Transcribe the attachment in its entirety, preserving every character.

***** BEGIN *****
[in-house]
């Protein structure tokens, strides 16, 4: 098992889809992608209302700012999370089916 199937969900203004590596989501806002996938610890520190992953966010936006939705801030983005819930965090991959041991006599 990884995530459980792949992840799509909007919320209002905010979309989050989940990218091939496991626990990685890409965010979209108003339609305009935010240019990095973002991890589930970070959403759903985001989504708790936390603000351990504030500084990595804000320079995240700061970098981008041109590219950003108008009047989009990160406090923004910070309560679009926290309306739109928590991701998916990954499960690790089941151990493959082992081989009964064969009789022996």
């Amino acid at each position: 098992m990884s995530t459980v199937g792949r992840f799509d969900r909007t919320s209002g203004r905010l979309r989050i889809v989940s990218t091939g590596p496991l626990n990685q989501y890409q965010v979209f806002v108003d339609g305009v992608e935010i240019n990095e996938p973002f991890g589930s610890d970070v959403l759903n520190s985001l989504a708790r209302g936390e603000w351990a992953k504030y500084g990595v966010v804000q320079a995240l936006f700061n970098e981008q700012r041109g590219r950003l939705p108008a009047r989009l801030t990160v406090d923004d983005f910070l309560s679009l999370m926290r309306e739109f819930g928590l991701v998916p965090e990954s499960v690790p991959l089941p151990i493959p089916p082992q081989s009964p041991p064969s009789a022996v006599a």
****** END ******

[in-house]
């Protein structure tokens, strides 16, 4: 098992889809992608209302700012999370089916 199937969900203004590596989501806002996938610890520190992953966010936006939705801030983005819930965090991959041991006599 990884995530459980792949992840799509909007919320209002905010979309989050989940990218091939496991626990990685890409965010979209108003339609305009935010240019990095973002991890589930970070959403759903985001989504708790936390603000351990504030500084990595804000320079995240700061970098981008041109590219950003108008009047989009990160406090923004910070309560679009926290309306739109928590991701998916990954499960690790089941151990493959082992081989009964064969009789022996």
């Amino acid at each position: 098992m990884s995530t459980v199937g792949r992840f799509d969900r909007t919320s209002g203004r905010l979309r989050i889809v989940s990218t091939g590596p496991l626990n990685q989501y890409q965010v979209f806002v108003d339609g305009v992608e935010i240019n990095e996938p973002f991890g589930s610890d970070v959403l759903n520190s985001l989504a708790r209302g936390e603000w351990a992953k504030y500084g990595v966010v804000q320079a995240l936006f700061n970098e981008q700012r041109g590219r950003l939705p108008a009047r989009l801030t990160v406090d923004d983005f910070l309560s679009l999370m926290r309306e739109f819930g928590l991701v998916p965090e990954s499960v690790p991959l089941p151990i493959p089916p082992q081989s009964p041991p064969s009789a022996v006599a």